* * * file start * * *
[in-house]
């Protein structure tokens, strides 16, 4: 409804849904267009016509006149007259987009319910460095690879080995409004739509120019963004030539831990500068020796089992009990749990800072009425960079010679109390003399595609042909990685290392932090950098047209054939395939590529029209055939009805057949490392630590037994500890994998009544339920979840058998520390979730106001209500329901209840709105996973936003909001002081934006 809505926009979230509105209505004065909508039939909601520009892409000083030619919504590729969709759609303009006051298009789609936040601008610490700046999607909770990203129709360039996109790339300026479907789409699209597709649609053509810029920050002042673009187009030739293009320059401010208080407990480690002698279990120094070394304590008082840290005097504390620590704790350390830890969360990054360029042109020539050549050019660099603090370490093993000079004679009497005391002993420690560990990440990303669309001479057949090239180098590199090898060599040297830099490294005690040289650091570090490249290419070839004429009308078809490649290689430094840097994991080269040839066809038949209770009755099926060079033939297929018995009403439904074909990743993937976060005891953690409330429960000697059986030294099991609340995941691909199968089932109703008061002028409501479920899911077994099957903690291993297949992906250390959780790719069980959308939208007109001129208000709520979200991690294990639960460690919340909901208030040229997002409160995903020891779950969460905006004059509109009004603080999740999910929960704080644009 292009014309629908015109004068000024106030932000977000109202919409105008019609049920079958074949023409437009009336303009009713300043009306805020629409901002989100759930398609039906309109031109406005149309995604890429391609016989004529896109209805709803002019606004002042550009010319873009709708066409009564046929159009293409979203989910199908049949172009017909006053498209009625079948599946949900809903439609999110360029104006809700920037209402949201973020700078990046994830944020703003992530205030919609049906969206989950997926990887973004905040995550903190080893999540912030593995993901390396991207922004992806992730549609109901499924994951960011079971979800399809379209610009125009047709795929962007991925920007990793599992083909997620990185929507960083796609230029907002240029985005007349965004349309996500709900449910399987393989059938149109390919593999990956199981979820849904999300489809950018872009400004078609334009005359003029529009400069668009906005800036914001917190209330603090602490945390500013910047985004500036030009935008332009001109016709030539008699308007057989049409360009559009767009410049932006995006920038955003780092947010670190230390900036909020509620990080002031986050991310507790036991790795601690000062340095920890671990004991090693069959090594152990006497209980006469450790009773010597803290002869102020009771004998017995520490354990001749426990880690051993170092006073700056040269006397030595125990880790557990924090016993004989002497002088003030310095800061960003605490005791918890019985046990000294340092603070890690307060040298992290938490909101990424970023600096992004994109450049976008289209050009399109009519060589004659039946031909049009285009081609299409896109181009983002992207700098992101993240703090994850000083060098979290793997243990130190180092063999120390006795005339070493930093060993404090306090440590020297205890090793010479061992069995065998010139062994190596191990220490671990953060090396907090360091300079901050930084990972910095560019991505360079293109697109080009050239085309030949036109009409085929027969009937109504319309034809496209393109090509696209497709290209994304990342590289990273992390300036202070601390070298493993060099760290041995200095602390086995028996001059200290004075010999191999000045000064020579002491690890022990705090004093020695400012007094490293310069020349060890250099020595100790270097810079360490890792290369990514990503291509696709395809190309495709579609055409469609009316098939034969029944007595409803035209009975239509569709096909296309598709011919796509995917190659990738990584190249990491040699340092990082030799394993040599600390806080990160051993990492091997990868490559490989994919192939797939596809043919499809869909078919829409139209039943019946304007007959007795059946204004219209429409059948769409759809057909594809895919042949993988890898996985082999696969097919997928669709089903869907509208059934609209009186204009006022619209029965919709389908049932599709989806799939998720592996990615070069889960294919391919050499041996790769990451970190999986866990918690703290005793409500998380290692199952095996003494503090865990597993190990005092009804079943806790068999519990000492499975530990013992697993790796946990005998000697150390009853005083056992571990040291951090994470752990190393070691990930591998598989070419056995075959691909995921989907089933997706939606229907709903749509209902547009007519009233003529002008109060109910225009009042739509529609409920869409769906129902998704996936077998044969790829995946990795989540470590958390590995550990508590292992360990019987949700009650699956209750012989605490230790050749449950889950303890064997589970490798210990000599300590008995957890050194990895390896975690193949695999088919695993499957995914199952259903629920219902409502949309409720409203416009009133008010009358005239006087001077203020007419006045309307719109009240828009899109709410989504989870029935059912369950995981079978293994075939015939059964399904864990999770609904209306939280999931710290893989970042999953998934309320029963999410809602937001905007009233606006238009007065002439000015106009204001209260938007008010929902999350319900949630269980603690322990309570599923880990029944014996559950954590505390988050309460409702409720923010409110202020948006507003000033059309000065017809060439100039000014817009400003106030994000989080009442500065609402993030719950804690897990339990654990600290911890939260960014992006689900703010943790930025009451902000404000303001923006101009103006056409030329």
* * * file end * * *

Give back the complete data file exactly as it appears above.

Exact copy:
[in-house]
């Protein structure tokens, strides 16, 4: 409804849904267009016509006149007259987009319910460095690879080995409004739509120019963004030539831990500068020796089992009990749990800072009425960079010679109390003399595609042909990685290392932090950098047209054939395939590529029209055939009805057949490392630590037994500890994998009544339920979840058998520390979730106001209500329901209840709105996973936003909001002081934006 809505926009979230509105209505004065909508039939909601520009892409000083030619919504590729969709759609303009006051298009789609936040601008610490700046999607909770990203129709360039996109790339300026479907789409699209597709649609053509810029920050002042673009187009030739293009320059401010208080407990480690002698279990120094070394304590008082840290005097504390620590704790350390830890969360990054360029042109020539050549050019660099603090370490093993000079004679009497005391002993420690560990990440990303669309001479057949090239180098590199090898060599040297830099490294005690040289650091570090490249290419070839004429009308078809490649290689430094840097994991080269040839066809038949209770009755099926060079033939297929018995009403439904074909990743993937976060005891953690409330429960000697059986030294099991609340995941691909199968089932109703008061002028409501479920899911077994099957903690291993297949992906250390959780790719069980959308939208007109001129208000709520979200991690294990639960460690919340909901208030040229997002409160995903020891779950969460905006004059509109009004603080999740999910929960704080644009 292009014309629908015109004068000024106030932000977000109202919409105008019609049920079958074949023409437009009336303009009713300043009306805020629409901002989100759930398609039906309109031109406005149309995604890429391609016989004529896109209805709803002019606004002042550009010319873009709708066409009564046929159009293409979203989910199908049949172009017909006053498209009625079948599946949900809903439609999110360029104006809700920037209402949201973020700078990046994830944020703003992530205030919609049906969206989950997926990887973004905040995550903190080893999540912030593995993901390396991207922004992806992730549609109901499924994951960011079971979800399809379209610009125009047709795929962007991925920007990793599992083909997620990185929507960083796609230029907002240029985005007349965004349309996500709900449910399987393989059938149109390919593999990956199981979820849904999300489809950018872009400004078609334009005359003029529009400069668009906005800036914001917190209330603090602490945390500013910047985004500036030009935008332009001109016709030539008699308007057989049409360009559009767009410049932006995006920038955003780092947010670190230390900036909020509620990080002031986050991310507790036991790795601690000062340095920890671990004991090693069959090594152990006497209980006469450790009773010597803290002869102020009771004998017995520490354990001749426990880690051993170092006073700056040269006397030595125990880790557990924090016993004989002497002088003030310095800061960003605490005791918890019985046990000294340092603070890690307060040298992290938490909101990424970023600096992004994109450049976008289209050009399109009519060589004659039946031909049009285009081609299409896109181009983002992207700098992101993240703090994850000083060098979290793997243990130190180092063999120390006795005339070493930093060993404090306090440590020297205890090793010479061992069995065998010139062994190596191990220490671990953060090396907090360091300079901050930084990972910095560019991505360079293109697109080009050239085309030949036109009409085929027969009937109504319309034809496209393109090509696209497709290209994304990342590289990273992390300036202070601390070298493993060099760290041995200095602390086995028996001059200290004075010999191999000045000064020579002491690890022990705090004093020695400012007094490293310069020349060890250099020595100790270097810079360490890792290369990514990503291509696709395809190309495709579609055409469609009316098939034969029944007595409803035209009975239509569709096909296309598709011919796509995917190659990738990584190249990491040699340092990082030799394993040599600390806080990160051993990492091997990868490559490989994919192939797939596809043919499809869909078919829409139209039943019946304007007959007795059946204004219209429409059948769409759809057909594809895919042949993988890898996985082999696969097919997928669709089903869907509208059934609209009186204009006022619209029965919709389908049932599709989806799939998720592996990615070069889960294919391919050499041996790769990451970190999986866990918690703290005793409500998380290692199952095996003494503090865990597993190990005092009804079943806790068999519990000492499975530990013992697993790796946990005998000697150390009853005083056992571990040291951090994470752990190393070691990930591998598989070419056995075959691909995921989907089933997706939606229907709903749509209902547009007519009233003529002008109060109910225009009042739509529609409920869409769906129902998704996936077998044969790829995946990795989540470590958390590995550990508590292992360990019987949700009650699956209750012989605490230790050749449950889950303890064997589970490798210990000599300590008995957890050194990895390896975690193949695999088919695993499957995914199952259903629920219902409502949309409720409203416009009133008010009358005239006087001077203020007419006045309307719109009240828009899109709410989504989870029935059912369950995981079978293994075939015939059964399904864990999770609904209306939280999931710290893989970042999953998934309320029963999410809602937001905007009233606006238009007065002439000015106009204001209260938007008010929902999350319900949630269980603690322990309570599923880990029944014996559950954590505390988050309460409702409720923010409110202020948006507003000033059309000065017809060439100039000014817009400003106030994000989080009442500065609402993030719950804690897990339990654990600290911890939260960014992006689900703010943790930025009451902000404000303001923006101009103006056409030329």